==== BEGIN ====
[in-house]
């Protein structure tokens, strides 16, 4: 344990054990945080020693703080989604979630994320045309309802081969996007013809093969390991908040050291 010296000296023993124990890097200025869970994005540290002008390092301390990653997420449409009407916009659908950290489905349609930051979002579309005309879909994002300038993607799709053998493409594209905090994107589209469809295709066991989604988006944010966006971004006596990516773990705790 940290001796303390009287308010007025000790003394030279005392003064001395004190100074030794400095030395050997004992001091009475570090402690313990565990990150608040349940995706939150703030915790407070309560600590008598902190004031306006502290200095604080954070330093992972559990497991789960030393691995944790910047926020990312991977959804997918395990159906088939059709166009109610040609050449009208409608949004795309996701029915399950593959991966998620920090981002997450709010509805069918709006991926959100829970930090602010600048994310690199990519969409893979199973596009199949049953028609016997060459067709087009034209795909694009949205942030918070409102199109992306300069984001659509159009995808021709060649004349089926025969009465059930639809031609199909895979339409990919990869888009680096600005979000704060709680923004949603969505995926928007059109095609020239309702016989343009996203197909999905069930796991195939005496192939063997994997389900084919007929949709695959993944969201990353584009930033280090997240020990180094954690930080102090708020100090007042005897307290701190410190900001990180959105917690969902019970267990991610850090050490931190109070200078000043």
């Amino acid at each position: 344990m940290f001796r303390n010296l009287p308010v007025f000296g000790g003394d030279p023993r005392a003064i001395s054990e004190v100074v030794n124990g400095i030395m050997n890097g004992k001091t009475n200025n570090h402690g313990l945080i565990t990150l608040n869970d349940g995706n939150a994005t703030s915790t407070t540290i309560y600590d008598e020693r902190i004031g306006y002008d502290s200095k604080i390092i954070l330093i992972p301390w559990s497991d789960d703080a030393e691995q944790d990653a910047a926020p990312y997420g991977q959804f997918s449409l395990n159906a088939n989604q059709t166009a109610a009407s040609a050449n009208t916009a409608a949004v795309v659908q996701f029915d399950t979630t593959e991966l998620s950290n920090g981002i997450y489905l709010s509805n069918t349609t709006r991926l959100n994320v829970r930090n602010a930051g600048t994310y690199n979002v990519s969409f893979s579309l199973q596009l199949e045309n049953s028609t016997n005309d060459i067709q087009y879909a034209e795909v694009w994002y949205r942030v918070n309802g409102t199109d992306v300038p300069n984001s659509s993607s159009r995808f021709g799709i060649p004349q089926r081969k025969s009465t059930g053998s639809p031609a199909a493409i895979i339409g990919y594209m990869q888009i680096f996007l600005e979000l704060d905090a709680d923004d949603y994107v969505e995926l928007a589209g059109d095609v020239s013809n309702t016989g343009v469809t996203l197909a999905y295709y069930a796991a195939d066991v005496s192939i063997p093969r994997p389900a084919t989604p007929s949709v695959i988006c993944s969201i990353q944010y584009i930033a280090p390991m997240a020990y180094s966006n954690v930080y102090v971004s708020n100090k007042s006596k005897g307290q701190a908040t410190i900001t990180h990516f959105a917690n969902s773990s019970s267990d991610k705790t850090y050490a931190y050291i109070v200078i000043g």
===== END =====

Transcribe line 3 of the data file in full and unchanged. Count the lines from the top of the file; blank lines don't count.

């Amino acid at each position: 344990m940290f001796r303390n010296l009287p308010v007025f000296g000790g003394d030279p023993r005392a003064i001395s054990e004190v100074v030794n124990g400095i030395m050997n890097g004992k001091t009475n200025n570090h402690g313990l945080i565990t990150l608040n869970d349940g995706n939150a994005t703030s915790t407070t540290i309560y600590d008598e020693r902190i004031g306006y002008d502290s200095k604080i390092i954070l330093i992972p301390w559990s497991d789960d703080a030393e691995q944790d990653a910047a926020p990312y997420g991977q959804f997918s449409l395990n159906a088939n989604q059709t166009a109610a009407s040609a050449n009208t916009a409608a949004v795309v659908q996701f029915d399950t979630t593959e991966l998620s950290n920090g981002i997450y489905l709010s509805n069918t349609t709006r991926l959100n994320v829970r930090n602010a930051g600048t994310y690199n979002v990519s969409f893979s579309l199973q596009l199949e045309n049953s028609t016997n005309d060459i067709q087009y879909a034209e795909v694009w994002y949205r942030v918070n309802g409102t199109d992306v300038p300069n984001s659509s993607s159009r995808f021709g799709i060649p004349q089926r081969k025969s009465t059930g053998s639809p031609a199909a493409i895979i339409g990919y594209m990869q888009i680096f996007l600005e979000l704060d905090a709680d923004d949603y994107v969505e995926l928007a589209g059109d095609v020239s013809n309702t016989g343009v469809t996203l197909a999905y295709y069930a796991a195939d066991v005496s192939i063997p093969r994997p389900a084919t989604p007929s949709v695959i988006c993944s969201i990353q944010y584009i930033a280090p390991m997240a020990y180094s966006n954690v930080y102090v971004s708020n100090k007042s006596k005897g307290q701190a908040t410190i900001t990180h990516f959105a917690n969902s773990s019970s267990d991610k705790t850090y050490a931190y050291i109070v200078i000043g």